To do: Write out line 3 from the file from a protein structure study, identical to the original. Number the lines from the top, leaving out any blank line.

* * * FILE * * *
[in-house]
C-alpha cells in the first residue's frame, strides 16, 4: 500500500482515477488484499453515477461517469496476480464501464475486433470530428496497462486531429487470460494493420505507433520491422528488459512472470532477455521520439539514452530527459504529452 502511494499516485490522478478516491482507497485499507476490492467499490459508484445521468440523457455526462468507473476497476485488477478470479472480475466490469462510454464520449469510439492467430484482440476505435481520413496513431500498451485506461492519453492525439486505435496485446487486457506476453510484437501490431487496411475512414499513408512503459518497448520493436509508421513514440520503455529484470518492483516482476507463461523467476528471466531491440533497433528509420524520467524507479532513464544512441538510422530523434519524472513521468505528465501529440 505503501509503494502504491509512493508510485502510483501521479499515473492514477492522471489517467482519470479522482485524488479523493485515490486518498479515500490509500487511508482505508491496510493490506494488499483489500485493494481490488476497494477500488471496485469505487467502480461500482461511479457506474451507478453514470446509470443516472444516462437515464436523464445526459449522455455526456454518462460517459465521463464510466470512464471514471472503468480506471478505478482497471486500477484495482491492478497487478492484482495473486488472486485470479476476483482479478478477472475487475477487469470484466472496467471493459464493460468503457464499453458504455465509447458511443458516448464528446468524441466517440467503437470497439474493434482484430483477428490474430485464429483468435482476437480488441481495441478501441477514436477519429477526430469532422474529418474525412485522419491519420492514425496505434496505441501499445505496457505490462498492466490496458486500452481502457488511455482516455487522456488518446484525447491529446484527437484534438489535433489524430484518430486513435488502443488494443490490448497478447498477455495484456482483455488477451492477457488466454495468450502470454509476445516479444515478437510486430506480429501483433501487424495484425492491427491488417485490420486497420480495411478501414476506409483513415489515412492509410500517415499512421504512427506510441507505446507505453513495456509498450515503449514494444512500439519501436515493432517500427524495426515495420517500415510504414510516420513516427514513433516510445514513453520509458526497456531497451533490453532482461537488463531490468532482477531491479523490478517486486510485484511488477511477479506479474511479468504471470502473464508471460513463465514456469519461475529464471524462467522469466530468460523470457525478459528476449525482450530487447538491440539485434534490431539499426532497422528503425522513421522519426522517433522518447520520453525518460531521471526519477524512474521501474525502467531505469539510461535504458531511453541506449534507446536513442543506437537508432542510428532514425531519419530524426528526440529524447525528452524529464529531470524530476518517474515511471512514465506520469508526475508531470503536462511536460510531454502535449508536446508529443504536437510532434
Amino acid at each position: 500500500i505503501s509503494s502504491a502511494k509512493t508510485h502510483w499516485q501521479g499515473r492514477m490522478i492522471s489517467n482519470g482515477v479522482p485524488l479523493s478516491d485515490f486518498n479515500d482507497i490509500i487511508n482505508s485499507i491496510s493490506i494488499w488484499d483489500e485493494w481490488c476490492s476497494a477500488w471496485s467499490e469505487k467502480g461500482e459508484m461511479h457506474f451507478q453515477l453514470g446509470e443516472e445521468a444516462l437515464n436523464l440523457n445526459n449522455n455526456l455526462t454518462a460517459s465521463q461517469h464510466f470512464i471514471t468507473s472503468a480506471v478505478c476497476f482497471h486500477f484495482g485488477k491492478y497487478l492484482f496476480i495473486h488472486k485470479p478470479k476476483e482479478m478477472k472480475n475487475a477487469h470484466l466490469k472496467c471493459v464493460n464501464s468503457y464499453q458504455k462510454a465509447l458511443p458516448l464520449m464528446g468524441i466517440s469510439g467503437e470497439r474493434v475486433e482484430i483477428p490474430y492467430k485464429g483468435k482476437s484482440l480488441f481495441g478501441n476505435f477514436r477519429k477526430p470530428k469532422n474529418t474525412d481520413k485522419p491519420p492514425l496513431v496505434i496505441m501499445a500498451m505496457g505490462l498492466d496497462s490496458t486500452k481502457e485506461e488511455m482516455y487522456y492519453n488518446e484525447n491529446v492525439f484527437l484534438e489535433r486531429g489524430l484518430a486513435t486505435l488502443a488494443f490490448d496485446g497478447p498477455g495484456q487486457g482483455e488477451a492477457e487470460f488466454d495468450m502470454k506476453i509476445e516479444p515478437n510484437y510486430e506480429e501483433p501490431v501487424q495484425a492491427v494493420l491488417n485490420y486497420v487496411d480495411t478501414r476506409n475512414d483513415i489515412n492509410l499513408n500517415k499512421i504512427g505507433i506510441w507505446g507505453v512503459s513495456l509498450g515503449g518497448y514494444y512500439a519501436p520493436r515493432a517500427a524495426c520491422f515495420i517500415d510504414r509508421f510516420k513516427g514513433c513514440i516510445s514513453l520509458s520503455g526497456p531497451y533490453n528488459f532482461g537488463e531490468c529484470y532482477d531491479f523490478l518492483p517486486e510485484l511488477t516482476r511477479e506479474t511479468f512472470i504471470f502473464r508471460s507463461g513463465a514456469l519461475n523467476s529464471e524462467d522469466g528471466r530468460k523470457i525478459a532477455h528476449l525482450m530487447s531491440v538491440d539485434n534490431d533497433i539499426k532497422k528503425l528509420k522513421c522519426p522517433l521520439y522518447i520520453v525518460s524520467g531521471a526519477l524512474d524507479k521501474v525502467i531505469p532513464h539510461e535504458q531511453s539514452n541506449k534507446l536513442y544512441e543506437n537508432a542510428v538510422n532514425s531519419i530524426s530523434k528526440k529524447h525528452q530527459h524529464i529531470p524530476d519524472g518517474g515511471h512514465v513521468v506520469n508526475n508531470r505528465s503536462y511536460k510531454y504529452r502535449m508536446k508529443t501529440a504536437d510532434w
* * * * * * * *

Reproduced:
Amino acid at each position: 500500500i505503501s509503494s502504491a502511494k509512493t508510485h502510483w499516485q501521479g499515473r492514477m490522478i492522471s489517467n482519470g482515477v479522482p485524488l479523493s478516491d485515490f486518498n479515500d482507497i490509500i487511508n482505508s485499507i491496510s493490506i494488499w488484499d483489500e485493494w481490488c476490492s476497494a477500488w471496485s467499490e469505487k467502480g461500482e459508484m461511479h457506474f451507478q453515477l453514470g446509470e443516472e445521468a444516462l437515464n436523464l440523457n445526459n449522455n455526456l455526462t454518462a460517459s465521463q461517469h464510466f470512464i471514471t468507473s472503468a480506471v478505478c476497476f482497471h486500477f484495482g485488477k491492478y497487478l492484482f496476480i495473486h488472486k485470479p478470479k476476483e482479478m478477472k472480475n475487475a477487469h470484466l466490469k472496467c471493459v464493460n464501464s468503457y464499453q458504455k462510454a465509447l458511443p458516448l464520449m464528446g468524441i466517440s469510439g467503437e470497439r474493434v475486433e482484430i483477428p490474430y492467430k485464429g483468435k482476437s484482440l480488441f481495441g478501441n476505435f477514436r477519429k477526430p470530428k469532422n474529418t474525412d481520413k485522419p491519420p492514425l496513431v496505434i496505441m501499445a500498451m505496457g505490462l498492466d496497462s490496458t486500452k481502457e485506461e488511455m482516455y487522456y492519453n488518446e484525447n491529446v492525439f484527437l484534438e489535433r486531429g489524430l484518430a486513435t486505435l488502443a488494443f490490448d496485446g497478447p498477455g495484456q487486457g482483455e488477451a492477457e487470460f488466454d495468450m502470454k506476453i509476445e516479444p515478437n510484437y510486430e506480429e501483433p501490431v501487424q495484425a492491427v494493420l491488417n485490420y486497420v487496411d480495411t478501414r476506409n475512414d483513415i489515412n492509410l499513408n500517415k499512421i504512427g505507433i506510441w507505446g507505453v512503459s513495456l509498450g515503449g518497448y514494444y512500439a519501436p520493436r515493432a517500427a524495426c520491422f515495420i517500415d510504414r509508421f510516420k513516427g514513433c513514440i516510445s514513453l520509458s520503455g526497456p531497451y533490453n528488459f532482461g537488463e531490468c529484470y532482477d531491479f523490478l518492483p517486486e510485484l511488477t516482476r511477479e506479474t511479468f512472470i504471470f502473464r508471460s507463461g513463465a514456469l519461475n523467476s529464471e524462467d522469466g528471466r530468460k523470457i525478459a532477455h528476449l525482450m530487447s531491440v538491440d539485434n534490431d533497433i539499426k532497422k528503425l528509420k522513421c522519426p522517433l521520439y522518447i520520453v525518460s524520467g531521471a526519477l524512474d524507479k521501474v525502467i531505469p532513464h539510461e535504458q531511453s539514452n541506449k534507446l536513442y544512441e543506437n537508432a542510428v538510422n532514425s531519419i530524426s530523434k528526440k529524447h525528452q530527459h524529464i529531470p524530476d519524472g518517474g515511471h512514465v513521468v506520469n508526475n508531470r505528465s503536462y511536460k510531454y504529452r502535449m508536446k508529443t501529440a504536437d510532434w